"Ford needs a common system worldwide, so that product development and manufacturing-car, truck, Mazda, PAG-all operate on the same process. They tell me they're 2-1/2 years behind GM in getting things together. They also need to look aggressively for collaboration opportunities. I can't imagine why Ford is not in the middle of that dual-mode hybrid program, and it's open to them. Chrysler needs to find the right partners, where they can have global reach, access to technology and scale volumes on a global basis."


A common approach

Harbour Consulting president Ron Harbour, who visits 40-50 plants each year, concurs with Cole's assessment. "It's going to be really tough," he says. "GM is probably strongest of the three right now. They really get it and have made very significant improvement. As I travel globally, I see the same GM, the same measures, the same approach, the same everything.

"Ford has to get some product to market in the next year or two that really differentiates it, or they'll burn through that money very quickly, and there won't be anything left. Chrysler will depend on who's running it. They have worked hard to catch up and have made more progress more rapidly in the last five years than anybody else, but they are still a step behind GM."

Craig Cather, president and CEO of the respected forecasting and consulting firm CSM Worldwide, responds: "The Detroit Three have different challenges in front of them. Their problem in the United States is the fact that they have been around a long time and have built up cost structures over the years that are simply not sustainable. They all have very high legacy costs, and some are doing better at addressing that than others.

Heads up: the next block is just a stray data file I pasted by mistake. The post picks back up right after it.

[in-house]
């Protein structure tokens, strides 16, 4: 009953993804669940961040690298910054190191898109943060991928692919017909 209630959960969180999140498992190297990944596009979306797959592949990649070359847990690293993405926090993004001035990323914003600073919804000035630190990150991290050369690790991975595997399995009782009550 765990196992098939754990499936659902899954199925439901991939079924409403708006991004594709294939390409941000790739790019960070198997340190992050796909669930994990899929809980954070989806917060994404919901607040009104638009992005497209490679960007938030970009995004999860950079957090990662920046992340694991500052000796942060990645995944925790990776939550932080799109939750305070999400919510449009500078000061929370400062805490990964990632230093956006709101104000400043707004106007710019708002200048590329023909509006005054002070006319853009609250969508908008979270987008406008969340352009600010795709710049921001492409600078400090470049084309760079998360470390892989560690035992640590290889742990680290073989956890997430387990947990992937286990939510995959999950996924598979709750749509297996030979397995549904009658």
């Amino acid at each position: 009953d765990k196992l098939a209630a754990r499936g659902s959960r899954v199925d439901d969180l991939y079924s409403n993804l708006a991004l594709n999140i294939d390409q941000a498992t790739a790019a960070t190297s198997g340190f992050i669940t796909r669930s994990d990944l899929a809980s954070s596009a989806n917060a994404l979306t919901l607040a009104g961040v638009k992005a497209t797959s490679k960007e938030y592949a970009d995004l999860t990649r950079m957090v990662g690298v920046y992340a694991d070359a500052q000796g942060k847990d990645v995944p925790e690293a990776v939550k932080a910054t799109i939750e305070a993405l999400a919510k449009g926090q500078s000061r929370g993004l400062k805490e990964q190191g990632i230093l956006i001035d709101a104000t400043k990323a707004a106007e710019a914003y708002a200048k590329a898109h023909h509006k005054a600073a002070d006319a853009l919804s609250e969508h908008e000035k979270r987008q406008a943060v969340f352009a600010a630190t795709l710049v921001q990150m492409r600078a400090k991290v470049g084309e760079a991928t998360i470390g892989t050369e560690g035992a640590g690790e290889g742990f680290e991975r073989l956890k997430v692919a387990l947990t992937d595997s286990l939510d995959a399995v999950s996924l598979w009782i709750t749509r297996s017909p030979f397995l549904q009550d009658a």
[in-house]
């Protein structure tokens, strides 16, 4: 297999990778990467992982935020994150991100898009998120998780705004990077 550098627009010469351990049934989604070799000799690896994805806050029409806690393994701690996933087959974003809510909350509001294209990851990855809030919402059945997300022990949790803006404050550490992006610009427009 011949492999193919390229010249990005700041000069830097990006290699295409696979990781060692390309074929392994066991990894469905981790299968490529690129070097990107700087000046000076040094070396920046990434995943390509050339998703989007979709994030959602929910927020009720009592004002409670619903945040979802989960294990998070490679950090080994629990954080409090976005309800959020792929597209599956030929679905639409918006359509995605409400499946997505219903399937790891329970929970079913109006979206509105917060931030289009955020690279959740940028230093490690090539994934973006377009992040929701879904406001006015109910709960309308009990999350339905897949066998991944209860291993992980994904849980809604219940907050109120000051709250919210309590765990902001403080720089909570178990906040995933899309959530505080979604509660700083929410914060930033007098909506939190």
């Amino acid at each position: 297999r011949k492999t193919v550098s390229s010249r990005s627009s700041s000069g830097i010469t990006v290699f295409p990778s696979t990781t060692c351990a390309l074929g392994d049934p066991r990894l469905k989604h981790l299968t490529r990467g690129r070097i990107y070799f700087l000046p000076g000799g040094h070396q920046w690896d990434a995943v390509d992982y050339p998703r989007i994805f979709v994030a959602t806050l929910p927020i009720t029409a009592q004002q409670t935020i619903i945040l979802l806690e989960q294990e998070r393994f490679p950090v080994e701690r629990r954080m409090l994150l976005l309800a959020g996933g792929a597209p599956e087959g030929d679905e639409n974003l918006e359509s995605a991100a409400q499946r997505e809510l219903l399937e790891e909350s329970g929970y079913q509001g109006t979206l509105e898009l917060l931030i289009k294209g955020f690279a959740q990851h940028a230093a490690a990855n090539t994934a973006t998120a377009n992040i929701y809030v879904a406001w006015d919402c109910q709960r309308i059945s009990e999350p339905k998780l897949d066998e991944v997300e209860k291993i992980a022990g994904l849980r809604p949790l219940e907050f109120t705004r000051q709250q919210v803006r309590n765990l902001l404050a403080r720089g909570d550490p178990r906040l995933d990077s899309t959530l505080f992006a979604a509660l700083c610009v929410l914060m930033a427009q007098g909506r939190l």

"We are quite optimistic about General Motors. We look at GM and are encouraged by the developments we see, including strong product and a very determined and disciplined strategy going forward. Ford has a lot to do, but when you look at it as a global organization, their only real problem is America. They're doing quite well In Europe and Asia, and those successes can be replicated in America. They have changes to make structurally, they're still heavy on cost, and they need to work on their product pipeline, but we're encouraged to see a new energy level in that organization with its new leadership. Chrysler has specific challenges but will have more autonomy to do what they need to do to grow as a global OEM and not be constrained to the degree that they may have been under the Daimler umbrella."


The bottom line

OK, guys, give us your bottom line.

"This whole legacy thing is a huge ball and chain around their ankles," Harbour says. "If I spend $1,800 on legacy costs, that's $1,800 I don't have to make a better car. The biggest dilemma the domestics have is creating, again, an image with the buying public that their products are equal to or better than the competition and worth the price on the window."

"In other areas, such as quality and plant cost, they've closed much of the gap. They need to retrench and do fewer vehicles, but do them really well, because they have a limited amount of resources. Then they have to sweat out the things they can't control as much, like the legacy burden, government regulations and currency exchange rates."

"I would say we're leaning toward a really tough Big Two," Cole predicts, "Toyota and GM, with three and four up for grabs. Toyota and GM have global economies of scale. Toyota has had it for some time, GM has acquired it, and the value of that is enormous."

"These organizations have their backs against the wall," Cather sums up, "but we see a new urgency, and that urgency is ultimately going to make the Detroit industry stronger."